desoto_hia873: (Spike - Reading Is Sexy - vampkiss)
And still so very unposty. My life has kind of gone to the dog lately, so all the action's been over at [ profile] spiceofbroadway. We're entering a rally obedience trial (our very first) on Sunday. I should be in a state of high nerves by Friday at the latest, even though I know that Bella can do everything she's supposed to, and the greatest danger of flubbing up will come from me. We were in a match (which is to say a practice trial) a few weeks ago, and I managed to miss a station entirely, and we wound up with a non-qualifying score. ::facepalm::

In non-dog news, the date of my departure for Italy approaches. I'm flying out of Montreal on May 22. This will also put me in a high state of nerves--in fact, it's started already--as I worry about what to pack. Also, I'm a white-knuckle flyer.

I'll be spending the first 10 days in Venice, Florence, and Rome with my mother, and then we're meeting up with my sister, her husband, and my father at a farmhouse in Tuscany. We're all readers, and my sister has very sensibly suggested that we each bring one or two books so that we can trade and thus avoid buying very expensive and hard-to-find English books in a non-English country. I'm bringing my book on the Iceman, which unfortunately is in hardcover. I'd like my other books to be paperbacks, but I think I've read everything I have in paperback.

So, paperback recs, anyone?
desoto_hia873: (William the Bloody - awmp)
Really, still here, still alive. Just, well, kinda quiet lately. I've been going through a bout of dysphoria, which sucks, but sucks much less than full blown depression would. I'm pretty sure I know what's causing it, and there's not much to be done but ride it out.

At least spring is here--sort of. The snow is melting, anyway, although that happy fact is revealing a dog-created mess in the back yard. That would be the downside of Bella-ownership. But that and the fact that she's not quite finished her heat cycle are the only downsides of her. She continues to delight me everyday in every way.

My life in bullet points:

* The Loudest Woman In The World retired last Friday. Woot! Peace reigns at the office.

* Bella and I are entering a novice obedience and novice Rally-O match on Sunday. A match is different from an official trial in that it's just for practice and doesn't count for anything. Although it will determine if we enter the trial in two weeks' time. All good obedience karma gratefully accepted. :-)

* It is daylight for more than an hour when I get home from work now. It makes me feel like a chrysalis preparing to leave my cocoon. I want to spend time outside in my yard, see what survived the winter in the flowerbeds, plant tomatoes, prune dead branches from trees, and then burn them in our chiminea.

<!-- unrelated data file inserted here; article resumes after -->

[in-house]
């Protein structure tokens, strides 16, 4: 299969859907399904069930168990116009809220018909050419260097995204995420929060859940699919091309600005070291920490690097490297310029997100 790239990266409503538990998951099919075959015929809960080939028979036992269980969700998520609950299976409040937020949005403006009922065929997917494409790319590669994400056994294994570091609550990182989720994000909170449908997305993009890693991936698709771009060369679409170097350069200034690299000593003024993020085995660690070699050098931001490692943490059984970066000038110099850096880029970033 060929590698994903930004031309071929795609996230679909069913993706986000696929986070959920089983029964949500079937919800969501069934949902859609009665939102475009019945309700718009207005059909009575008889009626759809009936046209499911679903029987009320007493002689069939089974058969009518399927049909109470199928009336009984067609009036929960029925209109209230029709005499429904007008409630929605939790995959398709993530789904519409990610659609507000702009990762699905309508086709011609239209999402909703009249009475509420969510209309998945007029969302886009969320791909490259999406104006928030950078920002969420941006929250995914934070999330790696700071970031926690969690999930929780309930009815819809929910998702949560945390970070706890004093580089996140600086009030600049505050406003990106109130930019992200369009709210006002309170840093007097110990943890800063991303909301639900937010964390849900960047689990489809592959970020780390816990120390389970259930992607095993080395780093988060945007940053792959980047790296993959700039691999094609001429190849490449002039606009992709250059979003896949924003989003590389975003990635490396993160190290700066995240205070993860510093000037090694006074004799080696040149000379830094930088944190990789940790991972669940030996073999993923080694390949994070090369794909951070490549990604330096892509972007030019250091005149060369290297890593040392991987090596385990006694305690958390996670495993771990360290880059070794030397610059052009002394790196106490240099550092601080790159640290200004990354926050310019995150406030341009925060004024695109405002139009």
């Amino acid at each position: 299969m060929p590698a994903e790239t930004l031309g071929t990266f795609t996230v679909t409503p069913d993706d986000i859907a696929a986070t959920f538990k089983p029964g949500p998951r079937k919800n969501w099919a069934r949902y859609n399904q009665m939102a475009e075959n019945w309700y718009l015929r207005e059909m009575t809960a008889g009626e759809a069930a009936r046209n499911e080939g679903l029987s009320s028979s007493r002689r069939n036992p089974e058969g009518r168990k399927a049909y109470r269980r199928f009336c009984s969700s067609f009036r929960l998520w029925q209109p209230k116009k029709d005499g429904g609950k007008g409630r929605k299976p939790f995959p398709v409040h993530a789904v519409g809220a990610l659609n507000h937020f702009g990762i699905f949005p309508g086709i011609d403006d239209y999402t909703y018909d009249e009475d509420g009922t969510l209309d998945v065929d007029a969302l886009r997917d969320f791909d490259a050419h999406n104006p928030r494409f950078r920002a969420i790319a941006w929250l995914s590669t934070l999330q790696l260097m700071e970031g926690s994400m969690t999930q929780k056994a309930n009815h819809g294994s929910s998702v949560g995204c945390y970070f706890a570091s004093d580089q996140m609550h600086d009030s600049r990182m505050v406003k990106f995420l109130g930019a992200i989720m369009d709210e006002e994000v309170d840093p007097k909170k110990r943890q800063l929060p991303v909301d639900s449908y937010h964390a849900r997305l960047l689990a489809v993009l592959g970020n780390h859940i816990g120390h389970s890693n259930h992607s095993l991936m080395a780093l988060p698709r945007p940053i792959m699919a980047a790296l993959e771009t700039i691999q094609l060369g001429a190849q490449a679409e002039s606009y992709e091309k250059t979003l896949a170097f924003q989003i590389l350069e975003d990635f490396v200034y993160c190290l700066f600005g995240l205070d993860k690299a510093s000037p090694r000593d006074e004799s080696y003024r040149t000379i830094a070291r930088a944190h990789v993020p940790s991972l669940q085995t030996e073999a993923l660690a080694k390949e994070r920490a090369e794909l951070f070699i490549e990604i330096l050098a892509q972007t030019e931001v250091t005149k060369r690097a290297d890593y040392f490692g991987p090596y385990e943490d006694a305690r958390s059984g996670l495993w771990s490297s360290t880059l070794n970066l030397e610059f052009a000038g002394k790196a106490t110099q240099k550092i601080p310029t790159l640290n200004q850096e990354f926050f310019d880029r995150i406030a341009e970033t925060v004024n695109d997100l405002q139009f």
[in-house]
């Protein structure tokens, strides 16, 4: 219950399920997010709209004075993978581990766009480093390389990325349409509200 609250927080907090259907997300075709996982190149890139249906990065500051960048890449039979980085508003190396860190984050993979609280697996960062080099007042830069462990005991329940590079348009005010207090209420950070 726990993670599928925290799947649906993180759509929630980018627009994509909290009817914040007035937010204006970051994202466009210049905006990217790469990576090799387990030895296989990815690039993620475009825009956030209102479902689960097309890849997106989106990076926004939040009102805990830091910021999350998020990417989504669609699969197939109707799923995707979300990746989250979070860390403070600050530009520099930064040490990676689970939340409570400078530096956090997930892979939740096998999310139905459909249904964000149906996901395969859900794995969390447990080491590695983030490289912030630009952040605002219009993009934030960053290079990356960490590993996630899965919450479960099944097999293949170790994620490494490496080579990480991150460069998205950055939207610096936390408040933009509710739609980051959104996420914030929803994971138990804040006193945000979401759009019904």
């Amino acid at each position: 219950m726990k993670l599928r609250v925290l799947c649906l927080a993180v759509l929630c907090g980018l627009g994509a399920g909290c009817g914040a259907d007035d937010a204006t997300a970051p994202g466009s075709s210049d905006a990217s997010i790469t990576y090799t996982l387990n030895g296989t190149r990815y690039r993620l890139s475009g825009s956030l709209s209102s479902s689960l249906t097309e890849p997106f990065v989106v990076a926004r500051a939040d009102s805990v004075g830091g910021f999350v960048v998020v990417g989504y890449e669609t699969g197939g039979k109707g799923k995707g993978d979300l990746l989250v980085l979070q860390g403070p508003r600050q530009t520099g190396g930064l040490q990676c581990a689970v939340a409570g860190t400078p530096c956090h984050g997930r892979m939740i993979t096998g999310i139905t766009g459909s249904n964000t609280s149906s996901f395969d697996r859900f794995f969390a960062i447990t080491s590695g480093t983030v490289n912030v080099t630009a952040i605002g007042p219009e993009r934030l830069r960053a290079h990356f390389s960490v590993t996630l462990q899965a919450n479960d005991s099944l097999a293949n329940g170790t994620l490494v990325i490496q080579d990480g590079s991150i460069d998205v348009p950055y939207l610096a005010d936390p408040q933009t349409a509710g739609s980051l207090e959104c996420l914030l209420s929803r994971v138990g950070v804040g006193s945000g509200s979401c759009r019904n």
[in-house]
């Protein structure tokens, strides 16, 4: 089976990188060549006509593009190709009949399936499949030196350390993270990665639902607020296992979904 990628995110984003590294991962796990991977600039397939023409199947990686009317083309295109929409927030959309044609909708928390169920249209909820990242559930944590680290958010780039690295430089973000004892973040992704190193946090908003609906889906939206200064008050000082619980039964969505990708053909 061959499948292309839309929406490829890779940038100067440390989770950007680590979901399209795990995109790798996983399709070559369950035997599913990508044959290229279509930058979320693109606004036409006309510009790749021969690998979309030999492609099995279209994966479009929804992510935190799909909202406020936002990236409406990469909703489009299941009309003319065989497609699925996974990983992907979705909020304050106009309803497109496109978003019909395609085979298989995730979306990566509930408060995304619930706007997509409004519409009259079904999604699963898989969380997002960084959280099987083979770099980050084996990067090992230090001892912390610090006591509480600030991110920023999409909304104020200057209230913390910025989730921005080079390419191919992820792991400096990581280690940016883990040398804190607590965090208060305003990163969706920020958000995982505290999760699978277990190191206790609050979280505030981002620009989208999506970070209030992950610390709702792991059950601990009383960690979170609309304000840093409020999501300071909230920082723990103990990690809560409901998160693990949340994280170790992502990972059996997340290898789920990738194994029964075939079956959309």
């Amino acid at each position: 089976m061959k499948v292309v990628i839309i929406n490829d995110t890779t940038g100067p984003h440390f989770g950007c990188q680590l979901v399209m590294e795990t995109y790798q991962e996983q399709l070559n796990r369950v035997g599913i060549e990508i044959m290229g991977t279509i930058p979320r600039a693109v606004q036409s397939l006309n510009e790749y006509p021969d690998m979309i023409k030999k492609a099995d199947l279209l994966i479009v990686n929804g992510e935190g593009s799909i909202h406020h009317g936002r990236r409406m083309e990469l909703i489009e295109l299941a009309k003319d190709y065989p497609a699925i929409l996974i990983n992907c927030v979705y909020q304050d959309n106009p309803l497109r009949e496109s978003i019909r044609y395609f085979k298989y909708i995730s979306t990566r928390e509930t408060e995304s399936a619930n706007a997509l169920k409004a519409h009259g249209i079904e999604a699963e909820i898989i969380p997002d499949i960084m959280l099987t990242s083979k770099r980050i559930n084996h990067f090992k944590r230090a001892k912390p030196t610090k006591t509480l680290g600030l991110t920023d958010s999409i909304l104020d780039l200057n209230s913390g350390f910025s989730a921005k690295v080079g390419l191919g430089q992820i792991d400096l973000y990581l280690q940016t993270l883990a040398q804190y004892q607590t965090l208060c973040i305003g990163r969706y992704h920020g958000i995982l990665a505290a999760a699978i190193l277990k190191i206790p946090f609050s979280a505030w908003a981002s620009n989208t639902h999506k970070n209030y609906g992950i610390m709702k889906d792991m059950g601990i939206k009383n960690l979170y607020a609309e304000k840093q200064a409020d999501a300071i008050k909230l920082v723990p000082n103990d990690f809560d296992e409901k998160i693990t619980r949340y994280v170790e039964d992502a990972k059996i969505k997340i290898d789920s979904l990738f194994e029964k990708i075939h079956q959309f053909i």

* Bella greeted spring on Monday by running across the semi-frozen pool and falling in. :-)

* My trip to Italy is fast approaching--I leave on May 22. Egad! I actually have to start thinking about packing and how I'm going to fit all my stuff into the one suitcase I'm allowed to bring. Anyone have any suggestions for suitably touristy clothes to wear in Italy in late May/early June?

* I finally got my copy of the cod book I edited during the summer of 2006. Holy mackeral, that sucker is thick! 592 pages! And I read them every one of them, three times.

* I'm oddly obsessed lately with the For Better or For Worse comic strip. I've read most of the strip in the online archive, and I can't tell you how many games of "Dig" that I've played. This is the sort of thing that my brain does when it's not quite functioning right.

* I'm really enjoying reading the entries at [ profile] joss_las. The ones in this round are particularly good. I'm quite entranced by entry #3. When this round is over, someone tell me who wrote it!
desoto_hia873: (Jayne - ligeres)
Bella LOVED doggy daycare yesterday. She had the biggest smile on her face when I went in at lunch and at the end of the day to pick her up. She was so cute. I need to win the lottery so that I can bring her in there every day. Of course, if I won the lottery, I wouldn't need to go to work and could stay home with her myself. Must buy more tickets.

Choir rehearsal last night was a mixed experience. We did an interesting adaptation of a traditional Italian song, but I've come to the conclusion that I dislike madrigals. They're squeaky (if you're a first soprano at the edge of her range) and repetitive and don't do a thing for me. I was all crankified by the time I got home and went to bed an hour earlier than usual.